Format

Send to

Choose Destination
Eur Neuropsychopharmacol. 2010 Dec;20(12):895-906. doi: 10.1016/j.euroneuro.2010.06.017. Epub 2010 Jul 23.

Periadolescent exposure to cannabinoids alters the striatal and hippocampal dopaminergic system in the adult rat brain.

Author information

1
Department of Psychobiology, School of Psychology, UNED, C/Juan del Rosal no.10, 28040 Madrid, Spain.

Abstract

In a previous work, we have shown that chronic administration of the cannabinoid agonist CP 55,940 (CP) during periadolescence increases cocaine self-administration in adult female rats, while it produces no such effect in males (Higuera-Matas et al., 2008). To extend these findings, we have analysed here the brains of the rats used as subjects in this previous work to evaluate the impact of the interaction between CP exposure and cocaine self-administration on dopaminergic parameters. We evaluated the levels of the dopamine transporter (DAT), and the D1- (D1R) and D2-type (D2R) dopaminergic receptors, as well as tyrosine hydroxylase (TH) mRNA in dopaminergic areas of the adult, cocaine self-administered, rat brain that had been chronically exposed to CP or vehicle (VH) during periadolescence. Control groups with CP/VH exposure and no self-administration experience were also included. In adult females, CP administration induced an up-regulation of DAT in the caudate-putamen that was maintained after cocaine self-administration. In males, CP induced an increase in the D1Rs content in the nucleus accumbens shell, which was not evident after cocaine self-administration. CP also reduced the expression of D2Rs in CA1 irrespective of sex. Finally, an increase in D1Rs was observed in the substantia nigra following cocaine self-administration. These findings suggest that a dopaminergic component modulated by cannabinoids may underlie the enhanced cocaine self-administration previously observed in adult female rats.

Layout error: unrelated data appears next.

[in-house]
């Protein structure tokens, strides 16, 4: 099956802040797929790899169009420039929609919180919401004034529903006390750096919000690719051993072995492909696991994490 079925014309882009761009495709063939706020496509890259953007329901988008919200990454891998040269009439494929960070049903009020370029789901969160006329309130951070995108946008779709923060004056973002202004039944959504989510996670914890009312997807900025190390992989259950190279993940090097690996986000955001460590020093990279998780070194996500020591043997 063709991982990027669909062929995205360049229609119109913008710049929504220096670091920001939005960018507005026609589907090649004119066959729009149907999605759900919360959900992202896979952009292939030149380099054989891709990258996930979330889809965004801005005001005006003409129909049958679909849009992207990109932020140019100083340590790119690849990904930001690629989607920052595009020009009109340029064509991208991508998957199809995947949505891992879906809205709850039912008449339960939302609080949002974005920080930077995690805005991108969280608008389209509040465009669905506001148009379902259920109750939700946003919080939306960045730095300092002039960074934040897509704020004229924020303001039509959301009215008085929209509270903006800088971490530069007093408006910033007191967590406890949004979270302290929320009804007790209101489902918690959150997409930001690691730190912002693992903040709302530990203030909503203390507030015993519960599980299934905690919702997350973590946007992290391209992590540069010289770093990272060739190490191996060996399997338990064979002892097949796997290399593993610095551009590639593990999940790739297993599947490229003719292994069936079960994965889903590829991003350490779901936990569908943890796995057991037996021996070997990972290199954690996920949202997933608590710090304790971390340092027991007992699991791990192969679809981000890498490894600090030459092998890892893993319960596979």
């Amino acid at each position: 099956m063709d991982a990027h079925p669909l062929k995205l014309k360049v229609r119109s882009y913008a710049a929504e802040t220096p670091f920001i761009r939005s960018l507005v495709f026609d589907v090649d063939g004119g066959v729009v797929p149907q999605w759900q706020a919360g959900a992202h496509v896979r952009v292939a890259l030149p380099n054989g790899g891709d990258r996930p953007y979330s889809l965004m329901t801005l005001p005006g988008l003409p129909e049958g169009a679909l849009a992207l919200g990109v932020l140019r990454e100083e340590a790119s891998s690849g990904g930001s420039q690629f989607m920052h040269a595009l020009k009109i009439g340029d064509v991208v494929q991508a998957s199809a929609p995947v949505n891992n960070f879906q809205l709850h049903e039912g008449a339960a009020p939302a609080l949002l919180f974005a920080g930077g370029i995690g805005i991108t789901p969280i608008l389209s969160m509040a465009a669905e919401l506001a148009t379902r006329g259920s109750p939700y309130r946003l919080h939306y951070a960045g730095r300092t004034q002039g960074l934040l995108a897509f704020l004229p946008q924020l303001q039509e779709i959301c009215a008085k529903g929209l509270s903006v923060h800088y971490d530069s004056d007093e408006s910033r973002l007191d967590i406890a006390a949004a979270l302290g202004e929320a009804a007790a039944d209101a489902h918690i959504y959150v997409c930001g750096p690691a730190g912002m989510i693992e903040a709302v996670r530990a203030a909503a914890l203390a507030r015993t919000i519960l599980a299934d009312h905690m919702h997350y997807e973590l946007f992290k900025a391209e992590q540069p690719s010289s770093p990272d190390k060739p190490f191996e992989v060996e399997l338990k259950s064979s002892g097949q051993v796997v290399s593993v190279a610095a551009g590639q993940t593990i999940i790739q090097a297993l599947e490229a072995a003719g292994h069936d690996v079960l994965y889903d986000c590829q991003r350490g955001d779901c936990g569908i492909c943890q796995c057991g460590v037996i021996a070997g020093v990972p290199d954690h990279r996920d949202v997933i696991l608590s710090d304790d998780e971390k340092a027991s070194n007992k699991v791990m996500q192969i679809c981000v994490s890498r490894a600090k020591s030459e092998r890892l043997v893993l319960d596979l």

PMID:
20655181
DOI:
10.1016/j.euroneuro.2010.06.017
[Indexed for MEDLINE]

Supplemental Content

Full text links

Icon for Elsevier Science
Loading ...
Support Center